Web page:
Iowa City Proposes Nearly $1 Million to Fight Climate Change

The Iowa City Council in August declared a "climate crisis" and called for a 45 percent reduction in carbon emissions from 2010 levels by 2030 and for reaching net zero by 2050.


The Gazette, Cedar Rapids, Iowa

By Lee Hermiston

IOWA CITY -- Nearly $1 million in fiscal 2021 would go toward Iowa City's emergency efforts to fight climate change under a new budget proposal to the City Council.

While that money would be raised by imposing a new property tax in the city, other obligations would lessen and the city would lower its overall tax levy again.

If approved by the council, the city's overall rate would decrease from $15.83 per $1,000 of a property's taxable assessed value this fiscal year to $15.77 next fiscal year from July 1, 2020, to June 30, 2021.

The overall city tax rate is going to drop 6 cents," said City Manager Geoff Fruin. "It'll be a net reduction for the ninth year in a row."

City staff is proposing to increase two levies in the fiscal 2021 budget.

One is a levy for city employee benefits, which would increase from $3.24 to $3.34 per $1,000 of a property's valuation. The employee benefits levy can pay for expenses outside of salary, such as insurance and pensions.

The city also would add an "emergency" levy of 24 cents per thousand, which is 3 cents below the allowable level set by the state. The city imposes no such levy now.

The emergency tax levy would generate nearly $1 million for the city, which would be put it toward its carbon reduction efforts.

These will be programs like the incentive programs for property owners, additional tree plantings and public education efforts that -- from year to year -- can either scale up or scale down without a lot of disruption to the organization," Fruin said.

Revenue generated by the emergency tax levy would not fund any staff positions, Fruin said, allowing future city councils to scale the levy up or down as they see fit.

The two increased levies would be offset by a 40-cent reduction in the debt service levy -- from $2.98 to $2.58 per thousand -- which the city uses to pay down loans.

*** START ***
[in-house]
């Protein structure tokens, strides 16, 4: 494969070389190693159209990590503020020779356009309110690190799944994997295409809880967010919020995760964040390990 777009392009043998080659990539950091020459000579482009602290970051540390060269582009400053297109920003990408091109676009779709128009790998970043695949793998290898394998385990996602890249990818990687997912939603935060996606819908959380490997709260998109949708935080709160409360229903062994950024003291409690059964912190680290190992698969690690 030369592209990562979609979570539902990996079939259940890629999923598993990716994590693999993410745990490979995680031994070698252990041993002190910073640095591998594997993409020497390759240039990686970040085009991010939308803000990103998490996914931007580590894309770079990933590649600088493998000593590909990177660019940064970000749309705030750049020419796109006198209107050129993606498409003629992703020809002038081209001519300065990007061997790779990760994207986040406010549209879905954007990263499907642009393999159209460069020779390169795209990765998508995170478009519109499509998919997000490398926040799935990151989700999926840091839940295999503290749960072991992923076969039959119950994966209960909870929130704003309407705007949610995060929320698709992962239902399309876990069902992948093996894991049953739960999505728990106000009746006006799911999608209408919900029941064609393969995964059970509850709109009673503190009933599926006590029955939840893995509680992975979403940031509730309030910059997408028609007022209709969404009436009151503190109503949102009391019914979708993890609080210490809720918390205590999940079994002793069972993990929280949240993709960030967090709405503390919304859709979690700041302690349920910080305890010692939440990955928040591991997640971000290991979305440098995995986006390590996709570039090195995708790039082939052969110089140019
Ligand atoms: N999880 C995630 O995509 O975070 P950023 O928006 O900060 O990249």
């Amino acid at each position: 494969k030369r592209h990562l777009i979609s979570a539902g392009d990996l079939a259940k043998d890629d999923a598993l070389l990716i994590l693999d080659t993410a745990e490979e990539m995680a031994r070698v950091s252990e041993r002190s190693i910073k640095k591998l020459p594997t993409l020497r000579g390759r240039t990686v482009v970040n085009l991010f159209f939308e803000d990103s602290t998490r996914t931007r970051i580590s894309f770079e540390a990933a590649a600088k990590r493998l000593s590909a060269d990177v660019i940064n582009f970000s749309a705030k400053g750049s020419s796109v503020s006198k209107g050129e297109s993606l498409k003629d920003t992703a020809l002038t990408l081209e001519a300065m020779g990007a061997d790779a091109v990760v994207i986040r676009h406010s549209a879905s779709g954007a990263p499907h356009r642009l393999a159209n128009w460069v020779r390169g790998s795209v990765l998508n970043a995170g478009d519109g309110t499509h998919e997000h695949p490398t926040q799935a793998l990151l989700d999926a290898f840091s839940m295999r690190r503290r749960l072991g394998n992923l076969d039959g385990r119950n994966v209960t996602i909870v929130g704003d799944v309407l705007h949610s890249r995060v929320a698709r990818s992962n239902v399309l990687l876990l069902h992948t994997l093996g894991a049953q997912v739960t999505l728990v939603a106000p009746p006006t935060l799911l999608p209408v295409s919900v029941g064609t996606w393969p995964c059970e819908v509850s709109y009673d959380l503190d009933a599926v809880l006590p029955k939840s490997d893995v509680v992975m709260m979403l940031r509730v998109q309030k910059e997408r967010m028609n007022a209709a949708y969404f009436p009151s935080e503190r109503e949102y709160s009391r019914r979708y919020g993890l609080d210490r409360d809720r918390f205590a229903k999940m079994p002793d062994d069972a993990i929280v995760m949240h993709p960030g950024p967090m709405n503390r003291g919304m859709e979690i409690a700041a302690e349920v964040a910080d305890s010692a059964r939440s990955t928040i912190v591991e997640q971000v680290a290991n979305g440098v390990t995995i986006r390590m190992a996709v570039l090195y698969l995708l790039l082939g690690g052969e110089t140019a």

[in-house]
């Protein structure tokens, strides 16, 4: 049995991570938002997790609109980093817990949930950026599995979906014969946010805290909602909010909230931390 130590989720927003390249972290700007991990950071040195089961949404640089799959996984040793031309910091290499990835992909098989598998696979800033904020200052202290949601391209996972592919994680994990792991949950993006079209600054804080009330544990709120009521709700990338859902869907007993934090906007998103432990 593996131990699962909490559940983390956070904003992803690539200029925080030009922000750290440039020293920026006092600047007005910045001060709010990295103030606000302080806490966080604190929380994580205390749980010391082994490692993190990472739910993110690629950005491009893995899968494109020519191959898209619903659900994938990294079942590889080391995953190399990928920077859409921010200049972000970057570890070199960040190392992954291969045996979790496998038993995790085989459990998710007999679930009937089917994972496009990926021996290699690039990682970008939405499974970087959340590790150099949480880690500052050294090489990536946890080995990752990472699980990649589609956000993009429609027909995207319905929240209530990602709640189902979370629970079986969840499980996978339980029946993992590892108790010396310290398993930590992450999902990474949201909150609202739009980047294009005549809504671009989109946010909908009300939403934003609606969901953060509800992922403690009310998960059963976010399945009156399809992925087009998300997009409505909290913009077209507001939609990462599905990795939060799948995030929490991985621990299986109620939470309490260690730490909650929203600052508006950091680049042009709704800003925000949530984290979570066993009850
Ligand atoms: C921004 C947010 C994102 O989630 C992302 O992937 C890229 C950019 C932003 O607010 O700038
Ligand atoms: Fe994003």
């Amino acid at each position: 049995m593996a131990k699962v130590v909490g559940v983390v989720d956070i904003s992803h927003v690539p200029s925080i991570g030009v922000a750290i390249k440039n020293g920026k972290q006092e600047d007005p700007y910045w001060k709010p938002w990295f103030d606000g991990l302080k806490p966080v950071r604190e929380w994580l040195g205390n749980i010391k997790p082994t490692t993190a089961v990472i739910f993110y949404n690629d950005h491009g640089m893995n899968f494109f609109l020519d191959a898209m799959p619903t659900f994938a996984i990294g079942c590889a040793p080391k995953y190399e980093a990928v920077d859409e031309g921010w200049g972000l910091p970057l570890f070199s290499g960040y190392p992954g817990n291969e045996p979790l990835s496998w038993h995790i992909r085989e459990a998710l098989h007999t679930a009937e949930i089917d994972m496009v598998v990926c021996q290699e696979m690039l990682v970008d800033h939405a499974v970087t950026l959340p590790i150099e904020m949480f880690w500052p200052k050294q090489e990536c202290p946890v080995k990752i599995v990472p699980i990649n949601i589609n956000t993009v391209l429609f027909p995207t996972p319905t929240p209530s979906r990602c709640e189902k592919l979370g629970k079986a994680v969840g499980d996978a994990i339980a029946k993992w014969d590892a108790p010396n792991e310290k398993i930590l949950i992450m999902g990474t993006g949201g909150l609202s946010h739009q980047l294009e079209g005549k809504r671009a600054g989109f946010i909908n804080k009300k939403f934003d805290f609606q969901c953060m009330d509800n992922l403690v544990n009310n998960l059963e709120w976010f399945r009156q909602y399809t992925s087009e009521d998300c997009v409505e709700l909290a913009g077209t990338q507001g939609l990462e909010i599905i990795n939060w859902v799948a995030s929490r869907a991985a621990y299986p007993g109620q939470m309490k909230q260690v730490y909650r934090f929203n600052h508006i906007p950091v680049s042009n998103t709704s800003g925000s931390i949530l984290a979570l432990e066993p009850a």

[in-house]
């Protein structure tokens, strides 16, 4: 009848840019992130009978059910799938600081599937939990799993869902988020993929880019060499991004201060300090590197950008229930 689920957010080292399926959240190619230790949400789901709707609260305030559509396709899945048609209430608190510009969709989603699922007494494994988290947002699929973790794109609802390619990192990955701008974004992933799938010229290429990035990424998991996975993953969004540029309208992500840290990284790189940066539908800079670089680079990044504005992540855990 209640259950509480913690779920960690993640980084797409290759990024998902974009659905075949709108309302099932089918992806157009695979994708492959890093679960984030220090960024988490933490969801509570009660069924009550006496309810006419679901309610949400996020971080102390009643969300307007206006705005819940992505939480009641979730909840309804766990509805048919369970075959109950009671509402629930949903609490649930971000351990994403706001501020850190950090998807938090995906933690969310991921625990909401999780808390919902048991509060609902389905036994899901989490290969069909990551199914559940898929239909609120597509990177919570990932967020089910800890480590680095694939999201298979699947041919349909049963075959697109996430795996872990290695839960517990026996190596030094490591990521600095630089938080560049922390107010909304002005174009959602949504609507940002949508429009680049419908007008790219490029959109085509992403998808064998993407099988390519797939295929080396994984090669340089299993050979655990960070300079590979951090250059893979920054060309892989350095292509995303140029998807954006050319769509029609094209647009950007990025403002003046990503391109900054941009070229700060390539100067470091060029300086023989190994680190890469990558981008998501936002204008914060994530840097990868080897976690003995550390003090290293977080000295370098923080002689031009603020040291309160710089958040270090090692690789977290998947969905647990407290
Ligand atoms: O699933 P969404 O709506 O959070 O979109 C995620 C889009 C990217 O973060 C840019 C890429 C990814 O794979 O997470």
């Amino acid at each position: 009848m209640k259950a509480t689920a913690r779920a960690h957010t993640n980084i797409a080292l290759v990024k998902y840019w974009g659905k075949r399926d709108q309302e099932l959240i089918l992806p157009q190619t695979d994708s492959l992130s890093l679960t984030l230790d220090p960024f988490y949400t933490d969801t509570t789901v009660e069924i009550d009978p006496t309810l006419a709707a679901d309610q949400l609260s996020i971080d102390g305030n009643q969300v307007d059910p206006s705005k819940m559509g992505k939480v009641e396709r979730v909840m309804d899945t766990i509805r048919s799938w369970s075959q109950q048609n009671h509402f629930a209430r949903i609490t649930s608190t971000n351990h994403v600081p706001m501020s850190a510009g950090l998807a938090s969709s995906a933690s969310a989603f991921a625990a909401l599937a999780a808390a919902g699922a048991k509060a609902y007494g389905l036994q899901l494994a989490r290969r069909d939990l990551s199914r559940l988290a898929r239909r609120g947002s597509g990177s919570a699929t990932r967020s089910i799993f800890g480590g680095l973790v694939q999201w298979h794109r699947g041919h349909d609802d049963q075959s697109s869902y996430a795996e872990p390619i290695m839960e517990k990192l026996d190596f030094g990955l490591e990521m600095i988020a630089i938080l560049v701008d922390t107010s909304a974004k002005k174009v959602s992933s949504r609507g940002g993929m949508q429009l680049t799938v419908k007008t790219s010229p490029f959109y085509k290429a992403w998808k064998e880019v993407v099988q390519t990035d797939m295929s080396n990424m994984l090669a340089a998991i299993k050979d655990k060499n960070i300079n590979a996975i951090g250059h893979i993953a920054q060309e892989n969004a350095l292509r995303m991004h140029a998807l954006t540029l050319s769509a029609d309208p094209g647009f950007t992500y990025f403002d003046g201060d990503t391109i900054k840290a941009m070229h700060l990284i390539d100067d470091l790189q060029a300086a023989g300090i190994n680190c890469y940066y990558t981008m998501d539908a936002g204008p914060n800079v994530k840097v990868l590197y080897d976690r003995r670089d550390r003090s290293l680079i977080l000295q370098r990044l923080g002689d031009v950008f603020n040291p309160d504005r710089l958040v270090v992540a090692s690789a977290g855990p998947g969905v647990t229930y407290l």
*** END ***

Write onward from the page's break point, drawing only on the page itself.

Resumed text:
The Iowa City Council in August declared a "climate crisis" and called for a 45 percent reduction in carbon emissions from 2010 levels by 2030 and for reaching net zero by 2050. City staff also was directed to deliver a report with recommendations to accelerate carbon emission reductions.

That report, delivered in November, includes 64 initiatives broken down by category -- buildings, transportation, waste, adaptation and sustainable lifestyle -- and type -- education, incentives, regulations, city policy and projects.

According to  a special report on city property tax levies authorized by the Iowa League of Cities in 2018, 426 cities in Iowa -- or 45 percent -- use emergency tax levies to some extent.

Fruin said Iowa City has not used an emergency tax levy since fiscal 2010, but he said the city had used an emergency tax levy "fairly regularly" in the early 2000s to supplement operations.

Fruin guessed most cities with emergency tax levies use the funds in a similar manner.

I'm not aware of anybody that is using it specifically for climate change efforts," he said, noting he had not reviewed each city's use of emergency levy funds.

Use of an emergency levy would be a decision made from year to year. Future councils could eliminate, reduce or add to the proposed 24 cent levy. However, the emergency levy is intended for the actions laid out in the climate action report, and those are multiyear efforts, Fruin said.

"We anticipate that the emergency fund will be needed for several years to fully carry out those actions," he said.

The proposed emergency levy does not require any permission from the state since it is within parameters set by state rules, Fruin said.

The proposed budget can be reviewed at icgov.org/budget.

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